The second one is from close up, with verticals corrected in post. The first one, with the sun, is not cropped, and was taken level. The first image (RPAC) was cropped while keeping the camera level.
Hey jordan, long time!!!! This lens is amazeballs to say the least. While it can be frustrating at times to shoot at such a wide view and keep it interesting while keeping the uninteresting out, it still remains a blast. Poeple also need to rent this thing. There simply no way to imagine or compare the angle of view to anything else. Even if you have the sigma 12-24 like i have the 10mm still is worlds different. Amazing as always
You sir take great photos. It really makes reading the reviews worthwhile.
Owned one for several days. My copy had extremely soft edges. I returned it.
I will probably try another copy.
I have been wondering about this lens for several months, but after finding your review and the magnificent examples, I am completely convinced to get it. I’ve had the incredible experience with the Voightländer 12mm for many years, but with the recent Leica cameras it vignettes very much ( although I don’t know if the recent versions of this lens the vignetting has been corrected). Thank you for the excellent review.
He took pictures of this lens.
The lens strongly pulls the shapes of objects from the center to the sides !!!
Stretches the corners not only to the right and to the left but also to the top, down – and very much!
It looks like Kosinas nakosyachil strongly not taking any measures to correct distortions.
This lens will work correctly when the matrix is ??made semicircular, then the beam will pass the same distance in the center and at the edges of the frame.
My opinion for filming in the room and in nature it is useless, once again convinced that the reviews over the hill are paid.
If honestly it is not clear for what purpose this small piece of scrap metal?
Great review and excellent shots! I have the same lens but the 12mm focal lenght, it’s the only lens I always have in my bag, it’s small, quite challenging in composition but extremely satisfying when you take a good picture. I’m eagerly waiting for the 65mm to arrive in Italy, I’m saving for that?
Thank you, Jordan, for this review.
I wonder if you’ve had any opportunities to use the 15mm F/4.5 Heliar for the e-mount? I’ve read good things about that lens on Phillip Reeve’s website, although it has also been criticized for quality control issues (sample-to-sample variations more prevalent than with the 10mm).
Thank you Jordan.
Highly detailed review. Thanks for providing such a great sample work along with it. After reading and seeing photos of your review i have decided to go for it as well. I used 12mm and was happy with it. then got the 15mm it was great too but after that they launched the 10mm was playing around with the idea of getting and now i am completely sold on it.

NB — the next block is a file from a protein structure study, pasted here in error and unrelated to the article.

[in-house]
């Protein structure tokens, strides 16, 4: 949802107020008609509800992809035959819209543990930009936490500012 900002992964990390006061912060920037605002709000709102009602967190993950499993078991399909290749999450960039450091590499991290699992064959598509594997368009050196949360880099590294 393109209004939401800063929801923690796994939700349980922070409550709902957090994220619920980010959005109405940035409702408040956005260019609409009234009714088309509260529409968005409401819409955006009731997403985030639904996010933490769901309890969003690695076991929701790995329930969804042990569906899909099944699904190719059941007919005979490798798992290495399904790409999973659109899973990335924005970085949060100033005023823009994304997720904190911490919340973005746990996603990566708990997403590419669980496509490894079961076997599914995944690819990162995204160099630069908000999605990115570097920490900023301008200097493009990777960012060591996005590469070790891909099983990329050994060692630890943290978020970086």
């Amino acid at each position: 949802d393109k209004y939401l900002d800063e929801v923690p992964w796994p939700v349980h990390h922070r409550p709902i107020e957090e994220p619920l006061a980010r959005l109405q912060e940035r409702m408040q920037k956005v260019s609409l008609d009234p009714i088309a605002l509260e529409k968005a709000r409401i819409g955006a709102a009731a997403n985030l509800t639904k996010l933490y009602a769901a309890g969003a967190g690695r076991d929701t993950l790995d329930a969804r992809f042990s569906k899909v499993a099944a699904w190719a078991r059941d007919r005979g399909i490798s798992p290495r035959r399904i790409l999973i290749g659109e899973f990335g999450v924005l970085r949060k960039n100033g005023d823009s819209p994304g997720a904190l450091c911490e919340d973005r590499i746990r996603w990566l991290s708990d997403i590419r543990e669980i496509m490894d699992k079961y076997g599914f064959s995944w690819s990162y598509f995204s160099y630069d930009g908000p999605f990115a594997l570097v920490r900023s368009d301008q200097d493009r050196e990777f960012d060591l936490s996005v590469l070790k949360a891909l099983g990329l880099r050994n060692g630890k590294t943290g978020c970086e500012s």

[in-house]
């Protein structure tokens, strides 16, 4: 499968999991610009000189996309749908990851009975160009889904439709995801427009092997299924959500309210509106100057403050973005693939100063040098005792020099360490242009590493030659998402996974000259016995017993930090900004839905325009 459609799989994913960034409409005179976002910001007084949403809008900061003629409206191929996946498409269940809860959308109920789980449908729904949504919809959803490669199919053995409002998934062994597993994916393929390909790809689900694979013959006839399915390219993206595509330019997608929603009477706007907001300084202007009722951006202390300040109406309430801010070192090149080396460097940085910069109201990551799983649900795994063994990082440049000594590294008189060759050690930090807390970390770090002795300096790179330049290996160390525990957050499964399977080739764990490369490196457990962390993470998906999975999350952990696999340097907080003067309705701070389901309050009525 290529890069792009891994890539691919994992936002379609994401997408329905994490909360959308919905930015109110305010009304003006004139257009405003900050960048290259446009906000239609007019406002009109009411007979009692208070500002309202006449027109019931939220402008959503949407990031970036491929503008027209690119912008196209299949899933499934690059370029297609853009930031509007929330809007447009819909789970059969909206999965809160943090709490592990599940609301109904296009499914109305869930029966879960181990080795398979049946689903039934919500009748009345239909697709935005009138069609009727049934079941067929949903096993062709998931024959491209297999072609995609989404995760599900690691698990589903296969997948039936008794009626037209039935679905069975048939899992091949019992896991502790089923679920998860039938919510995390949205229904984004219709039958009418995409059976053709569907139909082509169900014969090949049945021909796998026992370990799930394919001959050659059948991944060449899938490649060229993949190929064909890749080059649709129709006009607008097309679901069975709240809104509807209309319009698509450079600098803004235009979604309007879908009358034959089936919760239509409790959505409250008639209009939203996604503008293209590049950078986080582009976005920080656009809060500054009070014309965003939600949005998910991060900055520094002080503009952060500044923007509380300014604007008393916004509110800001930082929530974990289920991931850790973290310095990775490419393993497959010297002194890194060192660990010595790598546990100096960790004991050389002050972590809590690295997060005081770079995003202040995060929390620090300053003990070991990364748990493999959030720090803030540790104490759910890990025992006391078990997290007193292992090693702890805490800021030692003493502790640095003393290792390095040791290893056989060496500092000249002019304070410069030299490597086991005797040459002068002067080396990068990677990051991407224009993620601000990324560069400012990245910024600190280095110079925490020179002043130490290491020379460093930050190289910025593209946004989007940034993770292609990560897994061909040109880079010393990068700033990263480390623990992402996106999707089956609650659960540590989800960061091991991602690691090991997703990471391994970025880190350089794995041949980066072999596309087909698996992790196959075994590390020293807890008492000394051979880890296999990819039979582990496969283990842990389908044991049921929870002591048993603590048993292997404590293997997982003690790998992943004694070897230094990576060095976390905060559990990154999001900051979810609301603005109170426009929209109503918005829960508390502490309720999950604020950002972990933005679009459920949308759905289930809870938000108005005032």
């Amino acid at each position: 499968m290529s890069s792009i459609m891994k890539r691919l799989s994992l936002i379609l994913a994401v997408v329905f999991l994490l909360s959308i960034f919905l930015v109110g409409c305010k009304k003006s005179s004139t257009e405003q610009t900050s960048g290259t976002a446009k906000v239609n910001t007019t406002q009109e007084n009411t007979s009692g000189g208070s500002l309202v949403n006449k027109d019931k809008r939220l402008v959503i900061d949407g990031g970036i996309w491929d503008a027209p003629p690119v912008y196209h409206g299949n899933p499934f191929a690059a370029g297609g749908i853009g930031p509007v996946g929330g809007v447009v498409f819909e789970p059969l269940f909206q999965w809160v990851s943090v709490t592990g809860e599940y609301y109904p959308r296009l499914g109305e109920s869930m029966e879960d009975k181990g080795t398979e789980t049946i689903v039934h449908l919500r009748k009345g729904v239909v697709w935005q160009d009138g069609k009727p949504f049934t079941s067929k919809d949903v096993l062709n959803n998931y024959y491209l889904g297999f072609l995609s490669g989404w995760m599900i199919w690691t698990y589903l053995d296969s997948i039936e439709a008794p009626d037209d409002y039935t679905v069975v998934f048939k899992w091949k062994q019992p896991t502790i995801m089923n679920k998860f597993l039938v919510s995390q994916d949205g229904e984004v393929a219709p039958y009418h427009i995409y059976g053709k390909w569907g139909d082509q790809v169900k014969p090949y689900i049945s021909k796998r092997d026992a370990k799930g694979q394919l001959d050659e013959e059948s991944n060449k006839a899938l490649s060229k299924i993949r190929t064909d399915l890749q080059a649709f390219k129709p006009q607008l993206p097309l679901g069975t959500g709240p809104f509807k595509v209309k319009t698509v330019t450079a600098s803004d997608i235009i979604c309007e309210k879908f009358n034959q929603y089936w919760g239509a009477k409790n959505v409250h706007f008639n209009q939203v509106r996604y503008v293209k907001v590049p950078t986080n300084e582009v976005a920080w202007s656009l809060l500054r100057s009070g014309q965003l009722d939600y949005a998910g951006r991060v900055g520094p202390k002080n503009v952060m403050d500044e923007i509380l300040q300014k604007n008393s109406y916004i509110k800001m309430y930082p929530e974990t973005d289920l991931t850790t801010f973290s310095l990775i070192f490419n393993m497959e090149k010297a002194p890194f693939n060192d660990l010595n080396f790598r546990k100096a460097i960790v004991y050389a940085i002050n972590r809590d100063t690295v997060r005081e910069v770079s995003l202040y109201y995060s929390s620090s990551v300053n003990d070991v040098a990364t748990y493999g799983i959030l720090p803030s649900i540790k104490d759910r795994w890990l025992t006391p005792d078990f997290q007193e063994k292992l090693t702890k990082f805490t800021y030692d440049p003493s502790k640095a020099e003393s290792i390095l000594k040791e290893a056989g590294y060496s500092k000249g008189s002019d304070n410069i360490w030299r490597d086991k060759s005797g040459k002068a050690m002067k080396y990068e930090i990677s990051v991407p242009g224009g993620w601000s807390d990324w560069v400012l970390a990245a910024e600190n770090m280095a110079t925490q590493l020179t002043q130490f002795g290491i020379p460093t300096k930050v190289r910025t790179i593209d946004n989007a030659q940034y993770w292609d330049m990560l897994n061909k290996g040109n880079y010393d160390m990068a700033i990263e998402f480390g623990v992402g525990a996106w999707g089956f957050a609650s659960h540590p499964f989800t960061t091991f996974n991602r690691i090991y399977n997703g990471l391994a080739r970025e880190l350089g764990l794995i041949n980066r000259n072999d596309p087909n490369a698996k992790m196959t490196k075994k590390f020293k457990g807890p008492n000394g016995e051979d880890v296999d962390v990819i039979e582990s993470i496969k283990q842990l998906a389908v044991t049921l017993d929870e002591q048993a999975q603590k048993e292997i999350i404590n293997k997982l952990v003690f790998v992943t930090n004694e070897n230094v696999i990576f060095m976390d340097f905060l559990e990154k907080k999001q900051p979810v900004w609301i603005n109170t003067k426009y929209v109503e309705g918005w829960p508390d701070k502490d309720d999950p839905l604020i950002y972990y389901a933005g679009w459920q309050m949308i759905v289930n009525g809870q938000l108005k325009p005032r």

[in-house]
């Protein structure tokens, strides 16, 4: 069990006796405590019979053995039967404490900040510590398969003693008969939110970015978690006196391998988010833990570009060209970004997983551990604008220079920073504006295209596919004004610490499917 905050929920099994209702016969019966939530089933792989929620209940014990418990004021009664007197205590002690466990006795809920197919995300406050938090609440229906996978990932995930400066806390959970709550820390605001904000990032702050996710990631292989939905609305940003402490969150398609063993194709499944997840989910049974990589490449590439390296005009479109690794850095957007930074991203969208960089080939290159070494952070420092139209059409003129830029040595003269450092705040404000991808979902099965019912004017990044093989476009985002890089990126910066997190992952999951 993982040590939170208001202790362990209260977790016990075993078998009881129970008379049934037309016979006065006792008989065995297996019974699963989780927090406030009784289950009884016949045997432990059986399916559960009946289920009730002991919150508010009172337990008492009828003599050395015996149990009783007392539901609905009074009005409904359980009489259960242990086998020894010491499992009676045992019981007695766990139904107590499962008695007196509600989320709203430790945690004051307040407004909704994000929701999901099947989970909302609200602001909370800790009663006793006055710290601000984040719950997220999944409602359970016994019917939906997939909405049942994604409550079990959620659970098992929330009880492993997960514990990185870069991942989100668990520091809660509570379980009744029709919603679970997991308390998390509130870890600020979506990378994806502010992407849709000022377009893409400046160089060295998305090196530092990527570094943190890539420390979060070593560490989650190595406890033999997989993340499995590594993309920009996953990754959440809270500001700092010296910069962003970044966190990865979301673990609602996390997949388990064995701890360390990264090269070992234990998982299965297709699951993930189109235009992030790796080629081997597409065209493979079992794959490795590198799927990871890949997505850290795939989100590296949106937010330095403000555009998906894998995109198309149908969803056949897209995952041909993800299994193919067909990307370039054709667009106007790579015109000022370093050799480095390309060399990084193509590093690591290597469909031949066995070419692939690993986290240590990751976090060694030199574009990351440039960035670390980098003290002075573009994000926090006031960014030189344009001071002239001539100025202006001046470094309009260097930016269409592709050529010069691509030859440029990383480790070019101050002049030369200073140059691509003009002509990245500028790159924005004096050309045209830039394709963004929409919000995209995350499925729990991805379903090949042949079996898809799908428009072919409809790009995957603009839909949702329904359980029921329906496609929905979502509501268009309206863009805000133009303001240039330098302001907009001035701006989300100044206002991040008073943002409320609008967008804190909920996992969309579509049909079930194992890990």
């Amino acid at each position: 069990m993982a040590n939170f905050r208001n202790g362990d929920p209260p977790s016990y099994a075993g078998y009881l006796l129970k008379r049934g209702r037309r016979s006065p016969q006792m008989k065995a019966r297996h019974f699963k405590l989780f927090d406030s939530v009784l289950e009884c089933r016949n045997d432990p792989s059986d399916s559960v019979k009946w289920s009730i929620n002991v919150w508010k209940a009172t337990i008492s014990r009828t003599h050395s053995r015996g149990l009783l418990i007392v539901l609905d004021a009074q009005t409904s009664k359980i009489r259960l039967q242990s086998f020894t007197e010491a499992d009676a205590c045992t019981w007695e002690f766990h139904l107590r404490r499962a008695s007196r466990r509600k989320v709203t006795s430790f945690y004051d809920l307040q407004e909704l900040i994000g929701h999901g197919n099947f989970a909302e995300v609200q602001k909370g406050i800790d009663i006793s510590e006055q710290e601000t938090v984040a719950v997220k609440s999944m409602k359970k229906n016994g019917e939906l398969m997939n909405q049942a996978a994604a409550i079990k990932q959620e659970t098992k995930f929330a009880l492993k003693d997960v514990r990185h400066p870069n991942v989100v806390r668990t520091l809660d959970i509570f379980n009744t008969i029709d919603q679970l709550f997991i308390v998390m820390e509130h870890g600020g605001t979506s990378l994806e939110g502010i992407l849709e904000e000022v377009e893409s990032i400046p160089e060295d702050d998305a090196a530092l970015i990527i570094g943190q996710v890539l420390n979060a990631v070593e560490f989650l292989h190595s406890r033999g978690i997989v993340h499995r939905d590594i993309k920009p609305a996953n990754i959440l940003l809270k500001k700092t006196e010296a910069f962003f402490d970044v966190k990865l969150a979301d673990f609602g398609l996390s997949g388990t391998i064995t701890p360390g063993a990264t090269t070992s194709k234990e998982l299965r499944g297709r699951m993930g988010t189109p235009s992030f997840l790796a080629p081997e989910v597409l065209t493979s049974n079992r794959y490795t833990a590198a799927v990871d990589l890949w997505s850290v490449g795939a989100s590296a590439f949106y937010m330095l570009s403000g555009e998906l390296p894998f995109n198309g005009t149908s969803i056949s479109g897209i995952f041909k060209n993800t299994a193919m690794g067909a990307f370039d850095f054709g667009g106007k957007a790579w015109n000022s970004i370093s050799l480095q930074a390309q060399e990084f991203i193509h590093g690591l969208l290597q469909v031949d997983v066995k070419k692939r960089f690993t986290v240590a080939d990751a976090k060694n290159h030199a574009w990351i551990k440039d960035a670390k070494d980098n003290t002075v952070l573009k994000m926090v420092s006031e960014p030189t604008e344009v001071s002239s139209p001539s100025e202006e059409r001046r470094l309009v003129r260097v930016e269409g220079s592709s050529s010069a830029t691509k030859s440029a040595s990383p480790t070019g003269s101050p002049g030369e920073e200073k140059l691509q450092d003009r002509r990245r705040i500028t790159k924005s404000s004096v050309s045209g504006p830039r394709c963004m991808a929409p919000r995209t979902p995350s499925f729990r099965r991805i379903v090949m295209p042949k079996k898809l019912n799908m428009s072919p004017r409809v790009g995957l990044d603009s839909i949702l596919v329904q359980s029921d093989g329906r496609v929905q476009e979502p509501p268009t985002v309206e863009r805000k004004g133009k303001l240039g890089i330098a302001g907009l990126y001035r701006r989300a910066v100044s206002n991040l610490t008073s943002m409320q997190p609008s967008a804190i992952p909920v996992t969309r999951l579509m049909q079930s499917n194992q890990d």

Had a first-version Cosina / Voigtlander 12mm f/5.6 Hyper-Wide Heliar VM on a Leica M8 and Fuji X-E2. I never got used to the extreme vignetting and cyan corners of that lens on those cameras, so I sold it. Cosina / Voigtlander’s (first version) 15mm f/4.5 Ultra-Wide Heliar was easier to use, but still vignetted pretty badly. So I sold that lens, too.
Now I’m using Leica’s 16-18-21mm f/4 Tri-Elmar-M ASPH full-frame on Leica M10 (superlative image quality, but co$tly). When I need to go really wide, I’ll use Sigma’s 14mm f/1.8 Art on an EOS 5D mk IV, but shooting real estate for clients I’ll use an EF 17mm f/4L TS-E or first-version EF 24mm f/3.5L TS-E. All of them are relatively distortionless compared to the first version EF 16-35mm f/2.8L I used to use for real estate and Chacoan Anasazi ruins.
The Sigma 14mm is also excellent for night sky / starfield shots – very little coma or distortion of any kind, very sharp to the corners.
I don’t really have a use for a 10mm lens, but admit to a technical fascination with wider/longer/faster optics. Thank you for showing more possibilities for ultra-wide composition, particularly the Ohio Statehouse Rotunda.
(More of my work at http://www.activelightphotography.com)
Thank you for hosting this really informative and useful website.
I love reading your reviews – always so balanced and fair.
I have a dilema and was hoping you can help
I have a sony Aiii and I want to buy an ultra wide angle lens.
My experience till now have been with 24mm at the widest
I am looking at the Voigtlander 10mm with 5.6 and the 15mm with 4. The 15mm in my mind is the safe choice with the relative ease of composing a pic but the possibility of a 10mm excites me too. My questions are –
1. Is it advisable to buy the 10mm and get used to it and during that time also use it if needed in APSC format (A7iii allows you to) when the effective focal length will be 15mm. In that case could I enjoy best of both worlds?
2. How much of difference will the 5.6 stop of 10mm be a hindrance compared to the 4 of 15mm in the verstality of the lenses to take good images
Thank you for your help